Zumba is a lot of fun and can be a really hard workout for people of all ages. For that reason, this will require a purchase of some kind. You can find age-appropriate Zumba classes on DVD or online. Beyond a DVD or download, you just need a little space for them to move around in, and you’ve got a fantastic at-home workout.

Equipment needed: Age-appropriate DVD or download of Zumba routines.

5. AcroYoga

This sounds much more complicated than it is, and there are great videos you can use as a guide. Giving someone an airplane is one of the most basic poses in AcroYoga and provides a good foundation for a lot of other poses. It can also be a great workout to do with three or more family members: one base, one flyer, and one spotter.

Encourage kids to be a base for other family members even if they don’t feel strong enough. They — and maybe you! — will be surprised at how strong their legs are and how much they can support others.

Equipment needed: Nothing is needed for this except for some space and some research. Go online and watch some videos about AcroYoga to make sure you stay safe while practicing. Even better, take an AcroYoga class and ask the instructor for ideas for practicing with kids.

6. Scavenger Hunt

This takes some planning on at least one caregiver’s part, but there are only three main things to keep in mind. The clues can be as simple as they need to be (for example, “Go look in the atlas in the living room on page 110”). But they should:

  • make the kids go through the house as much as possible, as that’ll get them the most exercise
  • have a fun “reward” at the end that isn’t just beating someone else, so it’s not competitive but a group activity that they work toward together
  • include questions of other at-home family members, so you engage them as well

Equipment needed: Prewritten clues hidden around the house and family members participating who are aware of their roles.

7. Games

An endless number of games are played in houses every day. Most caregivers probably already have at least a handful at the ready, either from their own childhoods or from their children teaching them.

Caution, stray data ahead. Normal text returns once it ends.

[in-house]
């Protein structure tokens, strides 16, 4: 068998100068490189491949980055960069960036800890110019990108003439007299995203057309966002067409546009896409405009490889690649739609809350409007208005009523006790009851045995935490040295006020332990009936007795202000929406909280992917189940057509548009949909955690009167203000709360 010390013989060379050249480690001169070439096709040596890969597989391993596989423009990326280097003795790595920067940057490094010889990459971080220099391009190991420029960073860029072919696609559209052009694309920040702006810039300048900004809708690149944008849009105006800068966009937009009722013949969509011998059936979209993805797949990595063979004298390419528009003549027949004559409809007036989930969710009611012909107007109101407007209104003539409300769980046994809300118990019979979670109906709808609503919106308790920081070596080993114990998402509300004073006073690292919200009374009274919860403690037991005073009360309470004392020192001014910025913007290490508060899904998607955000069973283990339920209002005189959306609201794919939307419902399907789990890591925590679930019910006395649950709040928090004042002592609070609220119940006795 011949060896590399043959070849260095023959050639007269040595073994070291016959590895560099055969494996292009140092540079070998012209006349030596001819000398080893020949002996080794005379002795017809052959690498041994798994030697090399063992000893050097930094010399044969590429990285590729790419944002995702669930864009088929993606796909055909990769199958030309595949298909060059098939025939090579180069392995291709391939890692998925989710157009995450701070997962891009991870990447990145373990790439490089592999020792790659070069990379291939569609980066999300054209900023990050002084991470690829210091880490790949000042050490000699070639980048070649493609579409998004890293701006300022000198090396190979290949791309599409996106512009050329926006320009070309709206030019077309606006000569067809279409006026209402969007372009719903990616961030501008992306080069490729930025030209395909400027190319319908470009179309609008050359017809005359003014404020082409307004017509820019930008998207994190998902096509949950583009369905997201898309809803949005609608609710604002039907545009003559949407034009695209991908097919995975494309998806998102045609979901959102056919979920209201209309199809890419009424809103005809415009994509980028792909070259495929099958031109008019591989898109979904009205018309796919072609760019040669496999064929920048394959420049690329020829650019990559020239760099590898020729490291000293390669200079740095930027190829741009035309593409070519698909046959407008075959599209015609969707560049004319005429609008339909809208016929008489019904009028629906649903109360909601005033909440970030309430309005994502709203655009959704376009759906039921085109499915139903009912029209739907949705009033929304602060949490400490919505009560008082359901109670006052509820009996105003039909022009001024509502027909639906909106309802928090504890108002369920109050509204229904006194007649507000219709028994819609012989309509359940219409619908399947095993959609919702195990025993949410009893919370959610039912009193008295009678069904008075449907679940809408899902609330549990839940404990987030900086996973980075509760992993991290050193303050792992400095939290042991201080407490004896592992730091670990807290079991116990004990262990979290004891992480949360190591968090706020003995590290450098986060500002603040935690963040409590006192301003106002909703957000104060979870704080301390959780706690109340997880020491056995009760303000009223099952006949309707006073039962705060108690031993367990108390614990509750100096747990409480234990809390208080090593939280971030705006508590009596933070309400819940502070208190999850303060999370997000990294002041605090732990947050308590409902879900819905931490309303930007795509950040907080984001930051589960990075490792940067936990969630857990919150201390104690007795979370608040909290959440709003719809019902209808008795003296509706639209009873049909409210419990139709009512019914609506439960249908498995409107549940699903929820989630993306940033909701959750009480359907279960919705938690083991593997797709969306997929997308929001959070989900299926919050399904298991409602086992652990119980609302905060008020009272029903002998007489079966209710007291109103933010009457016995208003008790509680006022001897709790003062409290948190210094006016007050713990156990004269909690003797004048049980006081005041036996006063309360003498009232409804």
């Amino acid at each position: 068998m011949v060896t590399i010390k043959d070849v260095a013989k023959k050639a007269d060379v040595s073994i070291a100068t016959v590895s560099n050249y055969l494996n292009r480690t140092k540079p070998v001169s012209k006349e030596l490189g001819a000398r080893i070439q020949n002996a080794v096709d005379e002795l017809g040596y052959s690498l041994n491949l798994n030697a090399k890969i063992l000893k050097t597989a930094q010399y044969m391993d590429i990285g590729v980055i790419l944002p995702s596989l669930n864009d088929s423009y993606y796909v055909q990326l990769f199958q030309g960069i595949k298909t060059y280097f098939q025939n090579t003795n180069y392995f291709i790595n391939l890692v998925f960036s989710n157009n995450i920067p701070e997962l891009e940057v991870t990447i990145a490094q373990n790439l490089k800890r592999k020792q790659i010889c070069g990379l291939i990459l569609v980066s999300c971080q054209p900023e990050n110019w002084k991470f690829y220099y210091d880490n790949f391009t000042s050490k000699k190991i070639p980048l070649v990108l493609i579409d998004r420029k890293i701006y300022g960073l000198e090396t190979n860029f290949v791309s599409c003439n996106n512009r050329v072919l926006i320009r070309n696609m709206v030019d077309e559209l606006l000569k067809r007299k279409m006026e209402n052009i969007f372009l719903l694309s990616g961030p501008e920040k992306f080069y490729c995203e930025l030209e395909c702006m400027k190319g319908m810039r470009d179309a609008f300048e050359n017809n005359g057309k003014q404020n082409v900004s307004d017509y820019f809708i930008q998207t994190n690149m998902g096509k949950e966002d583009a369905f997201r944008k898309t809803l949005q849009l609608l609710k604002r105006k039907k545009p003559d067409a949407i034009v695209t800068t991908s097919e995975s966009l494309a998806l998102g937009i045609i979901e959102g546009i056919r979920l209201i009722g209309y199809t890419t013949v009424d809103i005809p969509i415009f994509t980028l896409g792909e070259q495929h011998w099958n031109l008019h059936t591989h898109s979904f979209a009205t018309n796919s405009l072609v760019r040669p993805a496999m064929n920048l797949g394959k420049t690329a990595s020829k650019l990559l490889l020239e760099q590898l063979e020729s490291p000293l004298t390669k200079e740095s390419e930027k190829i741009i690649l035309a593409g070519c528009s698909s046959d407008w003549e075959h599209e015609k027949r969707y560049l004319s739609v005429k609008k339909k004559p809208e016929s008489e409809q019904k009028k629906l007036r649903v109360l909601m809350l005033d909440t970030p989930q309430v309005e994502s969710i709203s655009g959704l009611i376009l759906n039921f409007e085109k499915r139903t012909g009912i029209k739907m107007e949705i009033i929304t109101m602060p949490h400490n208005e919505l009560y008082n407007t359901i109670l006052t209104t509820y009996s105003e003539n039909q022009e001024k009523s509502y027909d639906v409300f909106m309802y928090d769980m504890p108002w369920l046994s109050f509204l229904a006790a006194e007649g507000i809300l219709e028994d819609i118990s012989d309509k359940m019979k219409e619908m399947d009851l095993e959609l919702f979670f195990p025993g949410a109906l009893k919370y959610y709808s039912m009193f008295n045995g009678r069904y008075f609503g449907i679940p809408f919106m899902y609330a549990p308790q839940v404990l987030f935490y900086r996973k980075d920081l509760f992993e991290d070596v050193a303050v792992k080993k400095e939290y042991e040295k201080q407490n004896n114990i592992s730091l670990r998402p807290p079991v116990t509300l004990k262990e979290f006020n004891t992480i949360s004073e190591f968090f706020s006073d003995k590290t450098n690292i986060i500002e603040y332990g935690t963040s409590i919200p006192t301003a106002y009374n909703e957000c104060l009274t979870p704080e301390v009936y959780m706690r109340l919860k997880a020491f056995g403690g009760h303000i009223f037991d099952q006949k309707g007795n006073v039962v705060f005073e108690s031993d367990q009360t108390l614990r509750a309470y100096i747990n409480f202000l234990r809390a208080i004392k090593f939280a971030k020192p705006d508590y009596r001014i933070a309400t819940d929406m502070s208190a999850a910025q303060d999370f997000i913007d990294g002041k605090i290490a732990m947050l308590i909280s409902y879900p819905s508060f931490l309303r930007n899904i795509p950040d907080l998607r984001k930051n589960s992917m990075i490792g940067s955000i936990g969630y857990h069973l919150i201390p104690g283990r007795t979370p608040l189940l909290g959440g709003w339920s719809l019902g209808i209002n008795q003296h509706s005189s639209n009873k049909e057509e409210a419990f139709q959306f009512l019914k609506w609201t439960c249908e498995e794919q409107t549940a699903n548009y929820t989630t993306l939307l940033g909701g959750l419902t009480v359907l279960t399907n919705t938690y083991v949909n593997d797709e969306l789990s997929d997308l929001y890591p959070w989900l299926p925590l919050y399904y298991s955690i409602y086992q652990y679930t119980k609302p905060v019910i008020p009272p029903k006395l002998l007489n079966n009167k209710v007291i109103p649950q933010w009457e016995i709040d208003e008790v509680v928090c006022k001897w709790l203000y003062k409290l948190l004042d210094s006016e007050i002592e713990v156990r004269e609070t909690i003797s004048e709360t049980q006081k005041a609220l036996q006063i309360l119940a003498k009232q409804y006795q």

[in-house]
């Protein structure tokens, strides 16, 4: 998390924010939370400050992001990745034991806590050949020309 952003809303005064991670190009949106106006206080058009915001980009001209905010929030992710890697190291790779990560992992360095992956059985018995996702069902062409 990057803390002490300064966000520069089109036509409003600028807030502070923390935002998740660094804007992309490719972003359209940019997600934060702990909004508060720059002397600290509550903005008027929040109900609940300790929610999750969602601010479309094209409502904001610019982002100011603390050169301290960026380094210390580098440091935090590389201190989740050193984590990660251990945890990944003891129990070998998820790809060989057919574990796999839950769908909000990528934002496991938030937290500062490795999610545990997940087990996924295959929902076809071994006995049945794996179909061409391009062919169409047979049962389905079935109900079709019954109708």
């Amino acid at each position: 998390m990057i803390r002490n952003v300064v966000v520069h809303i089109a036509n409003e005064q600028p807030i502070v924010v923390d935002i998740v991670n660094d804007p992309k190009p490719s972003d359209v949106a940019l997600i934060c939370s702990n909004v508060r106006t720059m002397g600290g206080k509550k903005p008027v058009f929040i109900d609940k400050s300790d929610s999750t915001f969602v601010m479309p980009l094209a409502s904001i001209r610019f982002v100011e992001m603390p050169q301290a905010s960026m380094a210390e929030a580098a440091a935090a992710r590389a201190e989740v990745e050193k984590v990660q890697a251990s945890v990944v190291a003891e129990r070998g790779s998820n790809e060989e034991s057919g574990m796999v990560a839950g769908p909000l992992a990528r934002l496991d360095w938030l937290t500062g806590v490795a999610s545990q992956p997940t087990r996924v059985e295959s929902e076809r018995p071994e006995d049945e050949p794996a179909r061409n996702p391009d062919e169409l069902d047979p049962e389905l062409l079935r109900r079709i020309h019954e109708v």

This includes so many things that will give your kids a workout without them having any idea they are working out. Some ideas include:

  • red rover
  • balloon games (don’t let it touch the floor!)
  • avoiding the hot lava (jumping from floor cushion to cushion to avoid stepping on the carpet)
  • hopscotch
  • bubble wrap party (lay bubble wrap on the floor and jump on it, popping all the bubbles)
  • bubble popping (blow bubbles or use a bubble-making machine and try to pop as many as you can before they hit the ground or pop on their own)

As long as you’re having fun and moving around, do it, encourage it, and enjoy it with them!

Equipment needed: Depends on the game, but many only need things typically already in a house with kids.

Takeaway

The benefits of exercise for kids aren’t just physical. Regular physical activity can transform the brain and improve the ability to remember and think.

It doesn’t take much to get kids up and moving. Often all they need is an idea, some encouragement, and the promise of fun. With all of the above, consider joining in and asking your child to teach you something new. This will empower them and give them more confidence. And don’t forget, being a fit role model is the easiest way to convince kids to get moving.